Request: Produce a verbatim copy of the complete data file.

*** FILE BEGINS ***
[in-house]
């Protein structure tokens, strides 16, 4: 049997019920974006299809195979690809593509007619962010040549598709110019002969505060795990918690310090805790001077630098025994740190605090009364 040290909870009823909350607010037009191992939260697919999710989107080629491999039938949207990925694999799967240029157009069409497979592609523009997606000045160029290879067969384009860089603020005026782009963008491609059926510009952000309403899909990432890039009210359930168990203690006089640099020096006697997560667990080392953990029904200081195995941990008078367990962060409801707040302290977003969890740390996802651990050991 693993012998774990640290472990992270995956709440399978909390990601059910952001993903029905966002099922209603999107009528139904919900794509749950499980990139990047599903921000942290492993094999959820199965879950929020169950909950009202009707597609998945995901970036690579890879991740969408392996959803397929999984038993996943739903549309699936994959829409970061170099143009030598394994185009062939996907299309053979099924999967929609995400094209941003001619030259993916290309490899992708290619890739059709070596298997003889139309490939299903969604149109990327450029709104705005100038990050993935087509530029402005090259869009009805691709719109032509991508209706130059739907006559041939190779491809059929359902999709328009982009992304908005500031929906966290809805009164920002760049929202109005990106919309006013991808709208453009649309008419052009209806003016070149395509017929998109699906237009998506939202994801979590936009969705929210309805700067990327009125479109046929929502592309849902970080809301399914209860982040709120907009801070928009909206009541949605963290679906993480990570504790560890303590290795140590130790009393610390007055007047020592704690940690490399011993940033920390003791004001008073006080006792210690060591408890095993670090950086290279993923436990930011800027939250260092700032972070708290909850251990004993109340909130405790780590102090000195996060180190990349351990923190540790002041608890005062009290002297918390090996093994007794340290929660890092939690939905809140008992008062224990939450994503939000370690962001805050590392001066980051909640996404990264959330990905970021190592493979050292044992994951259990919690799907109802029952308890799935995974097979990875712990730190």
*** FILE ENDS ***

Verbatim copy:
[in-house]
């Protein structure tokens, strides 16, 4: 049997019920974006299809195979690809593509007619962010040549598709110019002969505060795990918690310090805790001077630098025994740190605090009364 040290909870009823909350607010037009191992939260697919999710989107080629491999039938949207990925694999799967240029157009069409497979592609523009997606000045160029290879067969384009860089603020005026782009963008491609059926510009952000309403899909990432890039009210359930168990203690006089640099020096006697997560667990080392953990029904200081195995941990008078367990962060409801707040302290977003969890740390996802651990050991 693993012998774990640290472990992270995956709440399978909390990601059910952001993903029905966002099922209603999107009528139904919900794509749950499980990139990047599903921000942290492993094999959820199965879950929020169950909950009202009707597609998945995901970036690579890879991740969408392996959803397929999984038993996943739903549309699936994959829409970061170099143009030598394994185009062939996907299309053979099924999967929609995400094209941003001619030259993916290309490899992708290619890739059709070596298997003889139309490939299903969604149109990327450029709104705005100038990050993935087509530029402005090259869009009805691709719109032509991508209706130059739907006559041939190779491809059929359902999709328009982009992304908005500031929906966290809805009164920002760049929202109005990106919309006013991808709208453009649309008419052009209806003016070149395509017929998109699906237009998506939202994801979590936009969705929210309805700067990327009125479109046929929502592309849902970080809301399914209860982040709120907009801070928009909206009541949605963290679906993480990570504790560890303590290795140590130790009393610390007055007047020592704690940690490399011993940033920390003791004001008073006080006792210690060591408890095993670090950086290279993923436990930011800027939250260092700032972070708290909850251990004993109340909130405790780590102090000195996060180190990349351990923190540790002041608890005062009290002297918390090996093994007794340290929660890092939690939905809140008992008062224990939450994503939000370690962001805050590392001066980051909640996404990264959330990905970021190592493979050292044992994951259990919690799907109802029952308890799935995974097979990875712990730190």